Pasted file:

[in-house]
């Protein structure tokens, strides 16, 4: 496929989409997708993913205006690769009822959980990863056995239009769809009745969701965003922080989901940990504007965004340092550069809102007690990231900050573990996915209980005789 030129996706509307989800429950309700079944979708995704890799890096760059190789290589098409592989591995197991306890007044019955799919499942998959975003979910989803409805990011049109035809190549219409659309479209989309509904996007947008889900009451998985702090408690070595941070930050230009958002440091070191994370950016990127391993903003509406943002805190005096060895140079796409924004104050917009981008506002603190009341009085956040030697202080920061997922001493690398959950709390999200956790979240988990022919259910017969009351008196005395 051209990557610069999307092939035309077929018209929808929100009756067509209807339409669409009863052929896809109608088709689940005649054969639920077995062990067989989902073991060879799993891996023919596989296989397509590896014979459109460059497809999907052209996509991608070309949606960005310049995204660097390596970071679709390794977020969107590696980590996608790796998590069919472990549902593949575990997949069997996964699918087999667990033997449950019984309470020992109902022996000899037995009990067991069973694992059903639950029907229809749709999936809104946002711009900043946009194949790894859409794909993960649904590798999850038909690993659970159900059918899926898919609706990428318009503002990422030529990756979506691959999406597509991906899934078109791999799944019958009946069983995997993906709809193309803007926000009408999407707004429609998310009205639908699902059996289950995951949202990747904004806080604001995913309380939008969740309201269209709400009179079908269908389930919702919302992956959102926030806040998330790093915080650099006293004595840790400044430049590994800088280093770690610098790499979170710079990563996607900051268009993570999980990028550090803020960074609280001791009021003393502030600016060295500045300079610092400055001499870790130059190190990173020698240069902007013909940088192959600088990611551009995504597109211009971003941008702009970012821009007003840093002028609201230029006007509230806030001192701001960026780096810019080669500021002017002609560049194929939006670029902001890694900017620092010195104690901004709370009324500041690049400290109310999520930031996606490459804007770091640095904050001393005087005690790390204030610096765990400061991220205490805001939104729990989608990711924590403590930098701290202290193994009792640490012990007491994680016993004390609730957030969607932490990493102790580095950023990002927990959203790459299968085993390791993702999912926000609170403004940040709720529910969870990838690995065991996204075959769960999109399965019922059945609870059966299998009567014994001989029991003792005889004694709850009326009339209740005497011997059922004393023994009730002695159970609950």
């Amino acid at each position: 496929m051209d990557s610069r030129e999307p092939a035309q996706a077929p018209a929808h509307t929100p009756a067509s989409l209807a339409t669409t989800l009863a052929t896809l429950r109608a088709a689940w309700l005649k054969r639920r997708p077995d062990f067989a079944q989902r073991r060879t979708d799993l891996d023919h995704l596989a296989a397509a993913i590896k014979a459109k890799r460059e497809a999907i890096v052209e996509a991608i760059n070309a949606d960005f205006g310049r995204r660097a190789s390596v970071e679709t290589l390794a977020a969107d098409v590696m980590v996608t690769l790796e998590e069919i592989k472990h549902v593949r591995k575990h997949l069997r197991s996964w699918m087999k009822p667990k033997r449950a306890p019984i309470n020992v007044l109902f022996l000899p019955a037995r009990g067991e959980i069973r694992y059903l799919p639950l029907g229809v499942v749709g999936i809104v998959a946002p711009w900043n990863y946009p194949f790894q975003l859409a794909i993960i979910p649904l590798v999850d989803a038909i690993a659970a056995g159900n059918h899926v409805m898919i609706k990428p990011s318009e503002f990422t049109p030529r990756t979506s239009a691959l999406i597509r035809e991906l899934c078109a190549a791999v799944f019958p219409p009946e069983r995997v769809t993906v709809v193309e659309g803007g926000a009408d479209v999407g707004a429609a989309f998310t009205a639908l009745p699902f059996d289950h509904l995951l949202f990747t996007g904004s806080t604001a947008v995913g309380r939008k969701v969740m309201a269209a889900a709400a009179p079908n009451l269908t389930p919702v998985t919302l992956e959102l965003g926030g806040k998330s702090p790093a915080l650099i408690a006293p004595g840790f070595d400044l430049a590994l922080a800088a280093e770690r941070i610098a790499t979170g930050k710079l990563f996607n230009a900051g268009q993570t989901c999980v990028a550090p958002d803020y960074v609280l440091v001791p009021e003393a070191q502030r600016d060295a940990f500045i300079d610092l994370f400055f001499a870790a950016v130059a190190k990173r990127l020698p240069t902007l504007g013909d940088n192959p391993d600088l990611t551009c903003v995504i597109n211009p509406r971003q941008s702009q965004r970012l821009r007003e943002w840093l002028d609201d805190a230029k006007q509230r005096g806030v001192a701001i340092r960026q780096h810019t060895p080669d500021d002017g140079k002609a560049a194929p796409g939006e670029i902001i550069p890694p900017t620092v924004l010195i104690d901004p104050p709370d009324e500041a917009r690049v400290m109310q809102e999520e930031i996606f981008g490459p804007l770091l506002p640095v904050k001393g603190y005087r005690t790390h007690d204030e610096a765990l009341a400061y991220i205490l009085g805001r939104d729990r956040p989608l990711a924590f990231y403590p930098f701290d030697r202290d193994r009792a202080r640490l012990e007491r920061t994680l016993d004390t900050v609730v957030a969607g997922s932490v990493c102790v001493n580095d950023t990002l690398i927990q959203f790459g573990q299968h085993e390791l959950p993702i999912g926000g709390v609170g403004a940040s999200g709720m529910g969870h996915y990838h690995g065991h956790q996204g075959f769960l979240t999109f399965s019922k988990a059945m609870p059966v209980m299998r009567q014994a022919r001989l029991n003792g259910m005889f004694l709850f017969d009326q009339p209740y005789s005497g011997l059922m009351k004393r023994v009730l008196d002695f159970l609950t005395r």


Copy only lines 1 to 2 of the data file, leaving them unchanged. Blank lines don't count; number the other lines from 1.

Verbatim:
[in-house]
């Protein structure tokens, strides 16, 4: 496929989409997708993913205006690769009822959980990863056995239009769809009745969701965003922080989901940990504007965004340092550069809102007690990231900050573990996915209980005789 030129996706509307989800429950309700079944979708995704890799890096760059190789290589098409592989591995197991306890007044019955799919499942998959975003979910989803409805990011049109035809190549219409659309479209989309509904996007947008889900009451998985702090408690070595941070930050230009958002440091070191994370950016990127391993903003509406943002805190005096060895140079796409924004104050917009981008506002603190009341009085956040030697202080920061997922001493690398959950709390999200956790979240988990022919259910017969009351008196005395 051209990557610069999307092939035309077929018209929808929100009756067509209807339409669409009863052929896809109608088709689940005649054969639920077995062990067989989902073991060879799993891996023919596989296989397509590896014979459109460059497809999907052209996509991608070309949606960005310049995204660097390596970071679709390794977020969107590696980590996608790796998590069919472990549902593949575990997949069997996964699918087999667990033997449950019984309470020992109902022996000899037995009990067991069973694992059903639950029907229809749709999936809104946002711009900043946009194949790894859409794909993960649904590798999850038909690993659970159900059918899926898919609706990428318009503002990422030529990756979506691959999406597509991906899934078109791999799944019958009946069983995997993906709809193309803007926000009408999407707004429609998310009205639908699902059996289950995951949202990747904004806080604001995913309380939008969740309201269209709400009179079908269908389930919702919302992956959102926030806040998330790093915080650099006293004595840790400044430049590994800088280093770690610098790499979170710079990563996607900051268009993570999980990028550090803020960074609280001791009021003393502030600016060295500045300079610092400055001499870790130059190190990173020698240069902007013909940088192959600088990611551009995504597109211009971003941008702009970012821009007003840093002028609201230029006007509230806030001192701001960026780096810019080669500021002017002609560049194929939006670029902001890694900017620092010195104690901004709370009324500041690049400290109310999520930031996606490459804007770091640095904050001393005087005690790390204030610096765990400061991220205490805001939104729990989608990711924590403590930098701290202290193994009792640490012990007491994680016993004390609730957030969607932490990493102790580095950023990002927990959203790459299968085993390791993702999912926000609170403004940040709720529910969870990838690995065991996204075959769960999109399965019922059945609870059966299998009567014994001989029991003792005889004694709850009326009339209740005497011997059922004393023994009730002695159970609950």